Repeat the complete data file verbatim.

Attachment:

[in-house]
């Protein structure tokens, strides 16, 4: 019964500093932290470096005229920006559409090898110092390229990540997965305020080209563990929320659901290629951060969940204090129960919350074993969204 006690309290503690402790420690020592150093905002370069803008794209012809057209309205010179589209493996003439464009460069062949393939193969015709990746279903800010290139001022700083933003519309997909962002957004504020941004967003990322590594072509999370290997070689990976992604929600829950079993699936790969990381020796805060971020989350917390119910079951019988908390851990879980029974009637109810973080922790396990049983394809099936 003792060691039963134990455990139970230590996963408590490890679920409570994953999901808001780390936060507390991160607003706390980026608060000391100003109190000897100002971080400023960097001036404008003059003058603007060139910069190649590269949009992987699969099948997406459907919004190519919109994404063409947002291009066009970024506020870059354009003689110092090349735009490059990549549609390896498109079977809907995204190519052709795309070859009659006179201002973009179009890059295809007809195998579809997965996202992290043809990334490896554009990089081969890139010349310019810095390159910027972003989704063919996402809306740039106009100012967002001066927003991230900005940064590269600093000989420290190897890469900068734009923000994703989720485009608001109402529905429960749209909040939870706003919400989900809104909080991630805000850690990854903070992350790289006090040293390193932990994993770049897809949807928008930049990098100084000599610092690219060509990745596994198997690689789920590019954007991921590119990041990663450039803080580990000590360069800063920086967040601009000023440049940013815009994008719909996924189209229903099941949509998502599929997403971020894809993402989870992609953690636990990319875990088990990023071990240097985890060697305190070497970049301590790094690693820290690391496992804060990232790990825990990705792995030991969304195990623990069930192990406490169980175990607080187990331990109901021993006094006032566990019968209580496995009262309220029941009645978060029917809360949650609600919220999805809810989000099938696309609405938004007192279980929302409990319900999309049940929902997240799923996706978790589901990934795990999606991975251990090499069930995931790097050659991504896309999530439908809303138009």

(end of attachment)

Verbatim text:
[in-house]
């Protein structure tokens, strides 16, 4: 019964500093932290470096005229920006559409090898110092390229990540997965305020080209563990929320659901290629951060969940204090129960919350074993969204 006690309290503690402790420690020592150093905002370069803008794209012809057209309205010179589209493996003439464009460069062949393939193969015709990746279903800010290139001022700083933003519309997909962002957004504020941004967003990322590594072509999370290997070689990976992604929600829950079993699936790969990381020796805060971020989350917390119910079951019988908390851990879980029974009637109810973080922790396990049983394809099936 003792060691039963134990455990139970230590996963408590490890679920409570994953999901808001780390936060507390991160607003706390980026608060000391100003109190000897100002971080400023960097001036404008003059003058603007060139910069190649590269949009992987699969099948997406459907919004190519919109994404063409947002291009066009970024506020870059354009003689110092090349735009490059990549549609390896498109079977809907995204190519052709795309070859009659006179201002973009179009890059295809007809195998579809997965996202992290043809990334490896554009990089081969890139010349310019810095390159910027972003989704063919996402809306740039106009100012967002001066927003991230900005940064590269600093000989420290190897890469900068734009923000994703989720485009608001109402529905429960749209909040939870706003919400989900809104909080991630805000850690990854903070992350790289006090040293390193932990994993770049897809949807928008930049990098100084000599610092690219060509990745596994198997690689789920590019954007991921590119990041990663450039803080580990000590360069800063920086967040601009000023440049940013815009994008719909996924189209229903099941949509998502599929997403971020894809993402989870992609953690636990990319875990088990990023071990240097985890060697305190070497970049301590790094690693820290690391496992804060990232790990825990990705792995030991969304195990623990069930192990406490169980175990607080187990331990109901021993006094006032566990019968209580496995009262309220029941009645978060029917809360949650609600919220999805809810989000099938696309609405938004007192279980929302409990319900999309049940929902997240799923996706978790589901990934795990999606991975251990090499069930995931790097050659991504896309999530439908809303138009």